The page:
B-School Catches the Health-Care Bug

B-School Catches the Health-Care Bug
With Obamacare on the horizon, interest in B-school programs is mounting among doctors and health-care professionals (Photograph by Brendan Smialowski/AFP via Getty Images)
Photograph by Brendan Smialowski/AFP via Getty Images

As the U.S. prepares to implement health-care reform, B-schools are seeing more interest in health-care programs. The Patient Protection and Affordable Care Act signed into law by President Barack Obama in 2010 and other global developments are bringing to business schools people you wouldn’t normally expect to find there. Like doctors.

“There’s so much energy and money in health care right now,” says David Ridley, faculty director of the Health Sector Management Program at Duke University’s Fuqua School of Business.

A record 94 Fuqua students are pursuing the health sector management certificate, up from 20 in 2001. This means that more than 20 percent of Fuqua’s class of 2013 is focusing on the health-care industry, says Ridley. The school has also had more doctors showing interest in earning an MBA in recent years. From 2004 to 2009, the school considered about 30 applications a year from doctors, whereas today they see about 46 annually. And the number of doctors enrolled in the program each year has increased from about 15 to 22 over that period.

Christopher Lai, an emergency physician at the Durham VA Medical Center near campus and a finance manager at GlaxoSmithKline, earned an MBA at Fuqua in 2013 because he was frustrated by the ways the health-care system limited his ability to help patients, he says, and he wanted to understand the business side of the industry better so he could improve patient care.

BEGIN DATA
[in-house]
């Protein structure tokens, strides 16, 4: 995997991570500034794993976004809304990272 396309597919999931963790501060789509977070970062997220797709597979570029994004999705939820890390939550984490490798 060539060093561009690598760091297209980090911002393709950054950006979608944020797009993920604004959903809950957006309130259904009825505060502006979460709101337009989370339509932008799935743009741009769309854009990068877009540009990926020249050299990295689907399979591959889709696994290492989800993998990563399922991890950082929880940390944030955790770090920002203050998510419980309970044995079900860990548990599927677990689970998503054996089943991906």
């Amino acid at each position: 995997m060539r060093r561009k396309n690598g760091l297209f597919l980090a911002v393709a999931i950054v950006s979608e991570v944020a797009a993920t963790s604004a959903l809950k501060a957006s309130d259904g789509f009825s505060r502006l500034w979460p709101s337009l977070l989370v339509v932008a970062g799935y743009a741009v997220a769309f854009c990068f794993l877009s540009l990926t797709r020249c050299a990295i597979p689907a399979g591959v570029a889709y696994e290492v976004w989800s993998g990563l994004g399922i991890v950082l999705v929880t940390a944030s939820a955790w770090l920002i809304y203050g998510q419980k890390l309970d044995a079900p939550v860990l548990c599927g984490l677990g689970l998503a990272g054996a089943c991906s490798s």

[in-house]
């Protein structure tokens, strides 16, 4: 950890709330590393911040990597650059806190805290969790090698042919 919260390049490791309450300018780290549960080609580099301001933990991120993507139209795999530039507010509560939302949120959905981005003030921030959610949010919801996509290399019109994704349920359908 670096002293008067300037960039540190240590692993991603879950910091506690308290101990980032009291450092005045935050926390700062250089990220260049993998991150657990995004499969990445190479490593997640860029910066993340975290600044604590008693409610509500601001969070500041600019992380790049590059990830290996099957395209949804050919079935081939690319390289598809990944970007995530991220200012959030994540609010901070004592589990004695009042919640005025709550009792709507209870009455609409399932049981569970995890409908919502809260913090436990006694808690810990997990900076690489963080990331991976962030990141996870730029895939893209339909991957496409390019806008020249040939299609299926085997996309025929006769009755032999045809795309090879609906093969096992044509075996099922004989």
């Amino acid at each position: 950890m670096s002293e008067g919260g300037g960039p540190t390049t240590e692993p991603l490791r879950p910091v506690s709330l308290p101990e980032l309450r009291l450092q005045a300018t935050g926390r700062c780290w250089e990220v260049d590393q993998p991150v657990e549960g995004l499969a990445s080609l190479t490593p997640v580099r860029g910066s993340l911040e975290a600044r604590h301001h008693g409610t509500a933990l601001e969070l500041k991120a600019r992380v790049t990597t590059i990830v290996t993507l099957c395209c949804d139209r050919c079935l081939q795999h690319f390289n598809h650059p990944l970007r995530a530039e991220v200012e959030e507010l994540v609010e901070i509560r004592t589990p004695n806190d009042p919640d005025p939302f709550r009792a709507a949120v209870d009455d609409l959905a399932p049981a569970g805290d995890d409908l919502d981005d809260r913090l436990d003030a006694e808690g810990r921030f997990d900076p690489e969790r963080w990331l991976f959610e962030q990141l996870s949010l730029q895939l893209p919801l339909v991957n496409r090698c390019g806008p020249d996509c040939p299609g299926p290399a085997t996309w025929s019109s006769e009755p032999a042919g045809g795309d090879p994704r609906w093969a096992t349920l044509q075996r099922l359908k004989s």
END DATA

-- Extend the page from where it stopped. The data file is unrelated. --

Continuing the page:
For the first time ever at Massachusetts Institute of Technology’s Sloan School of Management, health care has more students in the executive MBA program than any other industry, accounting for nearly one in five members of the class of 2014, as reported in the Boston Globe. And the school is considering a health-care certificate, says Maura Herson, director of the MBA Program Office.

The marriage between health care and business is natural, she adds. “Management education, by nature, has students looking across boundaries,” says Herson. “Having just politicians or just doctors working on this isn’t enough.”

At Arizona State University’s Carey School of Business, students in the daytime and evening MBA programs can undertake specializations related to health care, such as health sector management. While there have always been about 25 students participating in these programs, the population of students has changed, says Eugene Schneller, founder and co-director of the Health Sector Supply Chain Research Consortium at the Carey School.

Before, he says, only those interested in managing a hospital would sign up. Now health-care entrepreneurs—with dreams of starting medical device and electronic medical record companies—are enrolling.

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